Many will remember 2022 as the “tipping point” year for electric vehicles (EVs) in the U.S. when overall sales reached 5.6%, which is the point where sales have taken off in 18 other countries. Globally, we saw that demand for EVs continued to grow in otherwise weak auto markets. A total 10.5 million battery electric vehicles (BEVs) and plug-in hybrid electric vehicles (PHEVs) were delivered — a 55% increase over 2021 sales — bringing the global total of EVs on the road to 20 million. For 2023, the consensus is that EV sales will continue to grow, although at a slower rate than seen in 2022. Here are four major trends that will shape the eMobility industry in 2023.
1.Major automakers accelerate electrification with new models, lower prices.
Dozens of new EV models, ranging from new luxury models to middle-market sedans and SUVs to pickup trucks, will debut in world markets in 2023 and 2024 as major automakers expand on their fledgling EV lineups. Up-front costs have long been an obstacle to EV adoption, but major automakers are also dropping prices on existing models, including Tesla, Chevrolet, Nissan and Hyundai. The introduction of more mid-market models will open EV driving to a wider range of buyers, particularly when under $40,000 prices are combined with government-provided incentives. For U.S. buyers, 2023 will also see the introduction of more new EV models that qualify for federal tax credits.
2.Zero-emission truck and bus markets continue to grow.
Globally, the electric commercial vehicle market, including vans, buses and trucks, is projected to grow from $56.13 billion in 2021 to $848.94 billion by 2030, at a 9.51% compound annual growth rate (CAGR). For 2023, electric truck production is projected to increase 300% in the U.S., with major manufacturers bringing out new models ranging from heavy-duty trucks to delivery vans, while federal tax incentives, bolstered by California Advanced Clean Fleets regulations, come online. While growth of long-haul (400 miles) trucking will depend on roadside high-speed DC charging stations, commercial trucking fleets that return to base nightly will find that the lower-cost Level 2 charging infrastructure will meet most needs, further fostering market growth and fleet deployments.
3.EV battery advancements focus on cost, chemistry, and supply chains.
Growing demand for EVs plus concerns about battery cost, critical minerals and vulnerable supply chains are driving academic and investment focus on batteries in 2023. EV drivers want lower cost, faster charging and longer range EVs, and improving battery technology is critical to making that happen.
One new technology expected to show real progress toward commercialization in 2023 is the solid-state battery, which promises to deliver greater energy density, faster charging, and improved safety. Also look for advances in battery chemistries, including lithium-air and magnesium-ion. Closest to market are sodium-ion batteries that replace scarce and expensive lithium with cheap, highly available sodium. This year could see breakout adoption of batteries using low-cost, safer lithium iron phosphate (LFP) cathodes, with major automakers already announcing plans to use LFP in some models. Companies working on using silicon for lithium-ion anodes are also expected to make progress toward commercialization in 2023.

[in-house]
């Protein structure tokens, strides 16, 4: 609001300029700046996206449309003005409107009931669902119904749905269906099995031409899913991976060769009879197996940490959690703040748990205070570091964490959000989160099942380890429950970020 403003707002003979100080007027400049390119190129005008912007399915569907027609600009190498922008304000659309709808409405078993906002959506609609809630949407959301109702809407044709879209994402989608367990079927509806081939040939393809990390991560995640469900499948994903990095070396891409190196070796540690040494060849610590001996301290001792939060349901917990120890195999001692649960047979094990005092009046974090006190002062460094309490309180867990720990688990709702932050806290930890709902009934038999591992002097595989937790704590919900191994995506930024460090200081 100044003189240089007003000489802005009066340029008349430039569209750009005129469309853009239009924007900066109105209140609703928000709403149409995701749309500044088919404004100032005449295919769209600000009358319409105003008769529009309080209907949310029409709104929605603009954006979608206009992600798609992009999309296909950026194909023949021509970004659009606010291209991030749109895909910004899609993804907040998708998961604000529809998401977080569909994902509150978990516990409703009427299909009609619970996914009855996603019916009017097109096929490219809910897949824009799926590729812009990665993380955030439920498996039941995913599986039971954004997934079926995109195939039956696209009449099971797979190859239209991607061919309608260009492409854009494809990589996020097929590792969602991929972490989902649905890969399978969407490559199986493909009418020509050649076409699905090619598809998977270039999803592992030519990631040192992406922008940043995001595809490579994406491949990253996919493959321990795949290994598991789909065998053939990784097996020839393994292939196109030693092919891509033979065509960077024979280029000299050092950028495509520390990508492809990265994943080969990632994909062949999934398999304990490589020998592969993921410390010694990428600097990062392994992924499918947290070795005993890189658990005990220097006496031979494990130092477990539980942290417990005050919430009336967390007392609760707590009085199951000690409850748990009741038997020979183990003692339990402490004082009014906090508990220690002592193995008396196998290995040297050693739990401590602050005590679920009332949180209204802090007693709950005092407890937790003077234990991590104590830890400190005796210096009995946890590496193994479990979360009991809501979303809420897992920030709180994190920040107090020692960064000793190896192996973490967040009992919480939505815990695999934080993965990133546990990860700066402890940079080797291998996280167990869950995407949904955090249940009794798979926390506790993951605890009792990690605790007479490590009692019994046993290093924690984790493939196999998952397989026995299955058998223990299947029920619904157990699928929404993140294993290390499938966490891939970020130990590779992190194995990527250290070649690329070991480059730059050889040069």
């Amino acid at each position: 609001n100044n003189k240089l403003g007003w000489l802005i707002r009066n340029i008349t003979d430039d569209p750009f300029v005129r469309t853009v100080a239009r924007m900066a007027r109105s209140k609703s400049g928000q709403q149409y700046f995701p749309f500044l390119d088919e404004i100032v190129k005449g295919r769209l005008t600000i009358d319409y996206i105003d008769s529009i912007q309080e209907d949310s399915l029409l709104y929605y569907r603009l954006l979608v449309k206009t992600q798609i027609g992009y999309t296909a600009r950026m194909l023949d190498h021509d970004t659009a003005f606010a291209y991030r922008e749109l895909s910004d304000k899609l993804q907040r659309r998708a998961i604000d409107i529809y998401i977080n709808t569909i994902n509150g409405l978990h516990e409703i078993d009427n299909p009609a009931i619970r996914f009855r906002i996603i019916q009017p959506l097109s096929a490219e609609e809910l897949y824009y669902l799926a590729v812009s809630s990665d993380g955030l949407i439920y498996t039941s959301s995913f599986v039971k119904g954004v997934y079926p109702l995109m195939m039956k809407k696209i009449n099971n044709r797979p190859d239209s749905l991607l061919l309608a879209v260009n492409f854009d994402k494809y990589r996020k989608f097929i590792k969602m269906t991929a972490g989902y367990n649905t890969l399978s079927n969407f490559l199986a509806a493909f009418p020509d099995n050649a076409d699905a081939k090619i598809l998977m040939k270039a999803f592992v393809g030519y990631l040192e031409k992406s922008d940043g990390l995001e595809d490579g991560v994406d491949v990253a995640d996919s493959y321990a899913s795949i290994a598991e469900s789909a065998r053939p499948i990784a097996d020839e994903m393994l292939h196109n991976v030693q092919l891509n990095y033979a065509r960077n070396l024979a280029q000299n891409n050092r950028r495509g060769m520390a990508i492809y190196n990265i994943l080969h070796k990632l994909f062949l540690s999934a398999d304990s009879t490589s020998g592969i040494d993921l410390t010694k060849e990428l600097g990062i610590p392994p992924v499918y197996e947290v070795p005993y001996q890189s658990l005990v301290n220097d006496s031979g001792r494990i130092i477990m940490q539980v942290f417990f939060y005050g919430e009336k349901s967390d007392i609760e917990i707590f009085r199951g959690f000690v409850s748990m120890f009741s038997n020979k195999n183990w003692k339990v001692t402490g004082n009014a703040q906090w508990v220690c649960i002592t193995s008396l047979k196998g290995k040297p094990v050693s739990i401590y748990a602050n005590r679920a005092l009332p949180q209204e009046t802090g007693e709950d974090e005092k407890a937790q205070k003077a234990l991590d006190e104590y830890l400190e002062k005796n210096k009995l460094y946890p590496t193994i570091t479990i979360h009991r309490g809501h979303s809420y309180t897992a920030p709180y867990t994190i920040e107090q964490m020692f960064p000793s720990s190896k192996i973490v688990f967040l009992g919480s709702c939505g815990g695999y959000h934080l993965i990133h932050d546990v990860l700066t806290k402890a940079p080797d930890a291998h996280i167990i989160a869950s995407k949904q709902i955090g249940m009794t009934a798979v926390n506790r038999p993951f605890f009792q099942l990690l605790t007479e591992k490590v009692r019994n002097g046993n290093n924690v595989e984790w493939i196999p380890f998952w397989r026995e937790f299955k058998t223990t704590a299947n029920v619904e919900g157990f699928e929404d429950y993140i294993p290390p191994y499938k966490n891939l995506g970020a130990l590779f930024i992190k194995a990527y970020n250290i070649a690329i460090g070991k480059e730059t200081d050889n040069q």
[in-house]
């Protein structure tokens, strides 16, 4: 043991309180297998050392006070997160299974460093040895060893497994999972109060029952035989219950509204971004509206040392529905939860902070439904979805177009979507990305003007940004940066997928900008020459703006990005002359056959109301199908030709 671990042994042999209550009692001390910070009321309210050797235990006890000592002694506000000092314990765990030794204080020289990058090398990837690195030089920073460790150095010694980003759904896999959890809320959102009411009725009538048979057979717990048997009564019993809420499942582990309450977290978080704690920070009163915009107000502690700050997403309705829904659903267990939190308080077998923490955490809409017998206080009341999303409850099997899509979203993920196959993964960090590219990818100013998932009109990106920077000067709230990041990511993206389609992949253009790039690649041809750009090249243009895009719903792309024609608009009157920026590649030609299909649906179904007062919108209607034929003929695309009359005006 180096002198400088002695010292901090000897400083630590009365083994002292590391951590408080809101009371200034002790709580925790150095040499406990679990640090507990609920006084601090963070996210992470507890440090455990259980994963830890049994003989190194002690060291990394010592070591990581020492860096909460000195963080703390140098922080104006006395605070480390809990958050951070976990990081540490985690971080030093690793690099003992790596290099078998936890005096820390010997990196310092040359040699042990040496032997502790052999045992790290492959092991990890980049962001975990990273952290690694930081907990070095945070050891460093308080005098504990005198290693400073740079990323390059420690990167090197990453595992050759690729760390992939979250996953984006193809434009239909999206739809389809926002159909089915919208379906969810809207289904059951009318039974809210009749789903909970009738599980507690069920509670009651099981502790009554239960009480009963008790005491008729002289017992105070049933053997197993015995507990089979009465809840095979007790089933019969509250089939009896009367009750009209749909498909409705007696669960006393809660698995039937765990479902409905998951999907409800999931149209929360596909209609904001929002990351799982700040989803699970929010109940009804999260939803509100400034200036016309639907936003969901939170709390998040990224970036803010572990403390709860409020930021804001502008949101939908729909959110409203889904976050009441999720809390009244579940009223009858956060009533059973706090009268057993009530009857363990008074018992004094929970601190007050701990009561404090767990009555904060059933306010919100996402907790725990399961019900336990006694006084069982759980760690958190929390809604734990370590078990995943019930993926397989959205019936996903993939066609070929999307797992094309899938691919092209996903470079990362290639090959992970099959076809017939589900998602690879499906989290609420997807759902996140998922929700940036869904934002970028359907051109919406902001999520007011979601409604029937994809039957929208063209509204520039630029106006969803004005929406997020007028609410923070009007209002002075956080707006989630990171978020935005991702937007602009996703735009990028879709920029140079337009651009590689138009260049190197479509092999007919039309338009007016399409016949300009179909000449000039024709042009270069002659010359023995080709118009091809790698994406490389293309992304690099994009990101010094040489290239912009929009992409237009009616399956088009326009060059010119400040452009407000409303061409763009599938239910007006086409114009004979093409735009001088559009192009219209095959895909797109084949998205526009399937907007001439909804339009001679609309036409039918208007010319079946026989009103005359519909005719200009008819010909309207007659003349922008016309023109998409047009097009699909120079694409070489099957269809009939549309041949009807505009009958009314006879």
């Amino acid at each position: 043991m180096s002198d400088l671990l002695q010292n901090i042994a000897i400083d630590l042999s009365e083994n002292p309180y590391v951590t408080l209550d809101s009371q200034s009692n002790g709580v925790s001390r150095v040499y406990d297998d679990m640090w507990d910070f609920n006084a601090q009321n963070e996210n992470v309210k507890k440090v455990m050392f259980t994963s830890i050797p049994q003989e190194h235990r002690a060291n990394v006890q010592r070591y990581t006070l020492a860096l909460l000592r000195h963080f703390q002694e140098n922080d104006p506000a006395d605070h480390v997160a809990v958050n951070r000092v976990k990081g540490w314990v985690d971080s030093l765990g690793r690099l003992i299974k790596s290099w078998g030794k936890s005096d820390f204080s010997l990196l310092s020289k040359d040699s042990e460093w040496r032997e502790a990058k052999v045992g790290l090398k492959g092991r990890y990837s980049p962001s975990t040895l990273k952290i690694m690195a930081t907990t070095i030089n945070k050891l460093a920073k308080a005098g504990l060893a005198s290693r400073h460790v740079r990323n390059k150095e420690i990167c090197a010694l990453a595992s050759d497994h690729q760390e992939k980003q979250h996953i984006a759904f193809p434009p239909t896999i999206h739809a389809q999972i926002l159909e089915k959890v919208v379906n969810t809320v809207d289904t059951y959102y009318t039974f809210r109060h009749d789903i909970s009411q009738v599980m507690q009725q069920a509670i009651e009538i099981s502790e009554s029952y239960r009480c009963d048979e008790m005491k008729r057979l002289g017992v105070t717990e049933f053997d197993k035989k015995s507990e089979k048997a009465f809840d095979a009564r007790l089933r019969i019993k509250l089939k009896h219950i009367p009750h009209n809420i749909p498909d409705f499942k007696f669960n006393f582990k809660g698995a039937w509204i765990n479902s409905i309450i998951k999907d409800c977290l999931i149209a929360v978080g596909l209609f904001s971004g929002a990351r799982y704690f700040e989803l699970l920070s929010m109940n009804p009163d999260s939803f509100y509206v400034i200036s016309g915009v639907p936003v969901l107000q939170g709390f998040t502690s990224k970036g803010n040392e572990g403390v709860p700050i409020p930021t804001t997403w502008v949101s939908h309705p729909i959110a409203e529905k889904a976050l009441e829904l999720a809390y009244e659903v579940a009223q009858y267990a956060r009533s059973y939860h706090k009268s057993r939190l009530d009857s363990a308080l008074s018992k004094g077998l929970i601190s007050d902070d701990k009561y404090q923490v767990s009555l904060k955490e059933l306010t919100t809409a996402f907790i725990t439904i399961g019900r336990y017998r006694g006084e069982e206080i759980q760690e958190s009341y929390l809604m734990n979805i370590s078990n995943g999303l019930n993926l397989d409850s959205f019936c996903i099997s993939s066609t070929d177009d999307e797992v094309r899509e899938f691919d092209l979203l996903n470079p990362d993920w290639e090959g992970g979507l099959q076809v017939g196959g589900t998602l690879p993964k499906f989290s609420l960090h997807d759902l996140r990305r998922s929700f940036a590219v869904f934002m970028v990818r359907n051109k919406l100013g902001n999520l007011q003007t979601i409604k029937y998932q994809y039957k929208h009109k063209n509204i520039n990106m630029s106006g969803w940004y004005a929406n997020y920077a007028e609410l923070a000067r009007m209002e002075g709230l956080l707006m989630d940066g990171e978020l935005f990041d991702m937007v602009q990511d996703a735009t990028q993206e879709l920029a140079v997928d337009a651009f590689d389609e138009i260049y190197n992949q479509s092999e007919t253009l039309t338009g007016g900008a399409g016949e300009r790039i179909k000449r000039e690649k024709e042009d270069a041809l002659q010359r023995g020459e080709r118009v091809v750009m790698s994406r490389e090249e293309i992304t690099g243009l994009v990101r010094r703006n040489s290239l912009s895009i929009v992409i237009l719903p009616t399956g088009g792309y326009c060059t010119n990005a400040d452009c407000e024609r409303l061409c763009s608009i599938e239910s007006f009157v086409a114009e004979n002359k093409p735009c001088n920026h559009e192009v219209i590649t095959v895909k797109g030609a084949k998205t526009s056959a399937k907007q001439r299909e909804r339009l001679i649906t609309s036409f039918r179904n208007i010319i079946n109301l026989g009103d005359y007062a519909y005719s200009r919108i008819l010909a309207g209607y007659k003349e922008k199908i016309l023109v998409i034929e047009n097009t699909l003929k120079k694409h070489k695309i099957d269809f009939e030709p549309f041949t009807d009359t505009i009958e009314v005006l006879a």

To strengthen U.S. battery supply chains, the Inflation Reduction Act will provide billions of dollars in loans and grants to battery makers. This is in addition to EV tax credits that incentivize automakers to source battery materials in the US or from free-trade partners as well as to manufacture batteries in North America.
4.Increased use of local energy storage, including second-life EV batteries, as part of smart energy management
Speaking of EV batteries, 2023 will be a breakthrough year for using second-life EV batteries to store renewable energy and feed it back to the grid when the sun isn’t shining or the wind isn’t blowing. Grid-scale battery storage is considered essential in the transition to renewable energy. It’s the same principle as vehicle-to-grid (V2G) charging, where batteries – in this case, in the EVs themselves – store power during off times and feed it to the grid during peak demand.
Second-life EV batteries are also being used for local energy storage at public EV charging plazas, fleet depots, commercial buildings and other sites with EV charging. The charge point operator (CPO) can store grid energy when it is cheap — or solar energy produced onsite — and use it during peak times when electricity is expensive or as supplemental power for ultrafast DC charging.
Smart energy management is the key to making local energy storage work for EV charging. It monitors and manages energy consumption, orchestrating locally generated renewable energy resources, battery storage and the grid to ensure reliable delivery of power to EV chargers while optimizing costs.
These are a few of the trends that are gaining traction as EV adoption grows. To ensure that we can successfully electrify transportation and have plentiful renewable power for homes and businesses – utilities, governments, auto and battery manufacturers, CPOs, eMobility service providers and other key industry players need to work together. The benefit will be recharging our planet for generations to come.